... and its troubles

Whether a Laplacian notion succeeds as an analysis of determinism seems to depend on the way one understands the notion of a state of the system at a moment of time. Two issues arise: first, what are these? Second, how to construct them in the way which avoids making substantial conceptual decisions pre-determining the answer to the question whether the theory is deterministic? The general worry is that if such regions do not arise in all models of the theory (but merely in some sector of the theory), it seems to make no sense to ask about determinism for these other sectors. But if so, an analysis of determinism making recourse to certain types of spacetime regions is likely to miss certain classes of models. This would be bad, since potentially important classes of solutions would be ignored. I will now show that exactly this happens in the case of the two most natural (and, to my knowledge, the only two which have been seriously considered in the context of general relativity) ways of making the notion of a ”state of the system at a moment of time” precise.

One we have already seen in the context of the Hole argument: a moment of time is a Cauchy surface S. This demand seems to be too strong, in the sense that it by fiat rules out various interesting physical situations as irrelevant to the issue of determinism. Cauchy surfaces are useful for defining initial values and the initial value problem for the theory, where one asks about existence, uniqueness and stability of solutions to Einstein’s field equations given initial data defined on a Cauchy surface. A fundamental theorem (Choquet-Bruhat and Geroch 1969) states that, given a Cauchy surface and appropriate data on it, there is a unique (up to isometry) maximal globally hyperbolic (i.e. one which cannot be enlarged without losing the property of global hyperbolicity) spacetime (i.e. development of the data) solving Einstein’s field equations. So: if there is a Cauchy surface, an appropriate state on the Cauchy surface together with the laws (field equations) uniquely determines past and future. That is: the theorem implies that past and future are uniquely determined — assuming global hyperbolicity.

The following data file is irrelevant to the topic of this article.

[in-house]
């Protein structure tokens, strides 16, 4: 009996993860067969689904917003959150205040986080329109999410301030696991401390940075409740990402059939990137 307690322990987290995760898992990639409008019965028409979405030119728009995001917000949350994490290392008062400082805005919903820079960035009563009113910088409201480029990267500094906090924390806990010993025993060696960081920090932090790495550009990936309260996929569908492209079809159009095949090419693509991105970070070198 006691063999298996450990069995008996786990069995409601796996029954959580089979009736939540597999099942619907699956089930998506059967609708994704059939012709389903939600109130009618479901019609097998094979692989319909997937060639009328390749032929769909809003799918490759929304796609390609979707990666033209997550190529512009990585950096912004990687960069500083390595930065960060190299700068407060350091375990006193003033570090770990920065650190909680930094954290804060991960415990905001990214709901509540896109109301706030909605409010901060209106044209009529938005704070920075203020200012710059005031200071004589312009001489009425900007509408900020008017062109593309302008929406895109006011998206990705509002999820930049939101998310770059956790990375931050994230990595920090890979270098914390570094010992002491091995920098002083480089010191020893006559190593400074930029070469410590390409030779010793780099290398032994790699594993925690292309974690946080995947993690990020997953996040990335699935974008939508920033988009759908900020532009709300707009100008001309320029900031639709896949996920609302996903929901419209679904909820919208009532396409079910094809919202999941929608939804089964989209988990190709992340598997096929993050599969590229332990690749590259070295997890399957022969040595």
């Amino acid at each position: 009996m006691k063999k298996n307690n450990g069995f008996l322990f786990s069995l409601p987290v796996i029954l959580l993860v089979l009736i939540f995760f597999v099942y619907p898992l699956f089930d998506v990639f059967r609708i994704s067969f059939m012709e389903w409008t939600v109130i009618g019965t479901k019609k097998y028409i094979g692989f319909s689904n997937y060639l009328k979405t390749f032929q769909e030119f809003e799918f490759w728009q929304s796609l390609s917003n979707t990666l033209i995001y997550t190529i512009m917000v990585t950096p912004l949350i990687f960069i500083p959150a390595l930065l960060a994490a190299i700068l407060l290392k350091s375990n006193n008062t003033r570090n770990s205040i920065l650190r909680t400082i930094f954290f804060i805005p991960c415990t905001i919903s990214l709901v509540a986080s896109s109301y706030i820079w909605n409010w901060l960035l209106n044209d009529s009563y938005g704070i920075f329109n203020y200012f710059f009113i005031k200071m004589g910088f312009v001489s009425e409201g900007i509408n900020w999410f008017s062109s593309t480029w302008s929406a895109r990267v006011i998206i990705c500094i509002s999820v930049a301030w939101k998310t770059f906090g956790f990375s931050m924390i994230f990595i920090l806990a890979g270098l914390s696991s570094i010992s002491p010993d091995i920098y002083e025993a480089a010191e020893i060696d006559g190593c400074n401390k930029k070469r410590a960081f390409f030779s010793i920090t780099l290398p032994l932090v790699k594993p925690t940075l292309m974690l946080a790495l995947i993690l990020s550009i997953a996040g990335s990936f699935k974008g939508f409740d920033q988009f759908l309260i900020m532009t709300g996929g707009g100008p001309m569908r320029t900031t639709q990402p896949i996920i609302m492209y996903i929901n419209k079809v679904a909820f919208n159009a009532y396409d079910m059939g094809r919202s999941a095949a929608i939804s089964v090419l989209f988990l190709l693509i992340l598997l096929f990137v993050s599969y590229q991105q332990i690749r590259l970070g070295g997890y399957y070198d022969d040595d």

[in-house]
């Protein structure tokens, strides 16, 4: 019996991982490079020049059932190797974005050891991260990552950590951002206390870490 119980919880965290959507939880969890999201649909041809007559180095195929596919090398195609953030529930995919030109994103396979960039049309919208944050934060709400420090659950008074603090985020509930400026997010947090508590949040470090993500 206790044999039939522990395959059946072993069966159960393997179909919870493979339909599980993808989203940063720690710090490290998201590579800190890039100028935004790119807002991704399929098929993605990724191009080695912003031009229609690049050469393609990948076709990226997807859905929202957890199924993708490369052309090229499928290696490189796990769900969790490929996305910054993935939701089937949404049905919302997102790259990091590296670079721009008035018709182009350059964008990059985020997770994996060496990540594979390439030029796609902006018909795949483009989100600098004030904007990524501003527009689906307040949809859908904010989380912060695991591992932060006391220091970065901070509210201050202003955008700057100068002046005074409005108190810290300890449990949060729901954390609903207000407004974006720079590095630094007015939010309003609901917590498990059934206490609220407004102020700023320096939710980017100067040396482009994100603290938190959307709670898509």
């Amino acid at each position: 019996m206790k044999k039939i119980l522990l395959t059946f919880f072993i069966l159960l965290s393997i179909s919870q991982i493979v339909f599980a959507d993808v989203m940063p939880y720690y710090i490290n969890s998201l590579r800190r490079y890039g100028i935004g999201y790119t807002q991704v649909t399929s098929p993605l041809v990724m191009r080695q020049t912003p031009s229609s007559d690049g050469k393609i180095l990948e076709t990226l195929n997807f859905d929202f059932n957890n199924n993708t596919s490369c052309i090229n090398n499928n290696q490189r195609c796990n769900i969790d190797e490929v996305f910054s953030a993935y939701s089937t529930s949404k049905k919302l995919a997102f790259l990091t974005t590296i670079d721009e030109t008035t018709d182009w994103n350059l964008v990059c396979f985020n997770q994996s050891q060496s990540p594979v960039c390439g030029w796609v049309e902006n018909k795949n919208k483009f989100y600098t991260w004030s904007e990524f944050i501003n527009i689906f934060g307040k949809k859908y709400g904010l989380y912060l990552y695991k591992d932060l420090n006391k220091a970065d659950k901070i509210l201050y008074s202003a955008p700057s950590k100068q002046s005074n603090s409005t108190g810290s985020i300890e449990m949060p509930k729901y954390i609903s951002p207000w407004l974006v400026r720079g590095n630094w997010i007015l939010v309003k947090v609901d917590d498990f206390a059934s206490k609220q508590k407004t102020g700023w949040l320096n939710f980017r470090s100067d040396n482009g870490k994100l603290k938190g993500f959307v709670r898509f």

Some caveats are in order. First, the theorem is so far proven only for vacuum spacetimes and simplified matter models (Ringström 2009). Second, by definition, if there is a Cauchy surface in the whole spacetime (a’la the situation considered in the paragraph), then that spacetime is globally hyperbolic; so if having a Cauchy surface is necessary to ask a question about determinism, this seems to rule in favour of it. However, sometimes (for dynamical reasons or due to peculiar global features) a globally hyperbolic spacetime could be enlarged by embedding it in a non-globally hyperbolic spacetime. And that larger spacetime may be non-unique (see Thorne 1993 for an extensive discussion of a simple example, the Misner spacetime). This happens despite the fact that every spacetime has some subregion which (when considered as a spacetime on its own) has a Cauchy surface (Krasnikov 2002, proposition 17). How to reconcile this with formulation of determinism assuming Cauchy surfaces? Third, beings like us do not have epistemic access to Cauchy surfaces, and there is a precise sense in which we cannot successfully predict very much. Various general relativistic limitations of predictability have been investigated by (among others) (Geroch 1977) and Manchak (2008) and can be stated as provable no-go theorems (see Butterfield 2014 for a careful recent overview of these issues). In particular, a spatially closed globally hyperbolic spacetime may be observationally indistinguishable from one which fails to have a Cauchy surface. So being like us are limited in knowing whether they are seeing a Cauchy surface — even when they actually do so. These worries are specific to general relativity: connection between determinism and predictability in classical physics seems to be very tight (see Schmidt 1997 for the claim that classical universes are predictable, and Bishop (2003) for an overview of the vexed relationship between prediction and determinism, especially of the Laplacian variety). Thus there is a ”disconnection” between determinism and predictability. Finally, it seems that one could prove similar theorems for certain non globally hyperbolic spacetimes if one assumes a boundary condition (see Reula and Sarbach 2011 for an accessible overview). So one should be vary of thinking of global hyperbolicity as necessary for determinism.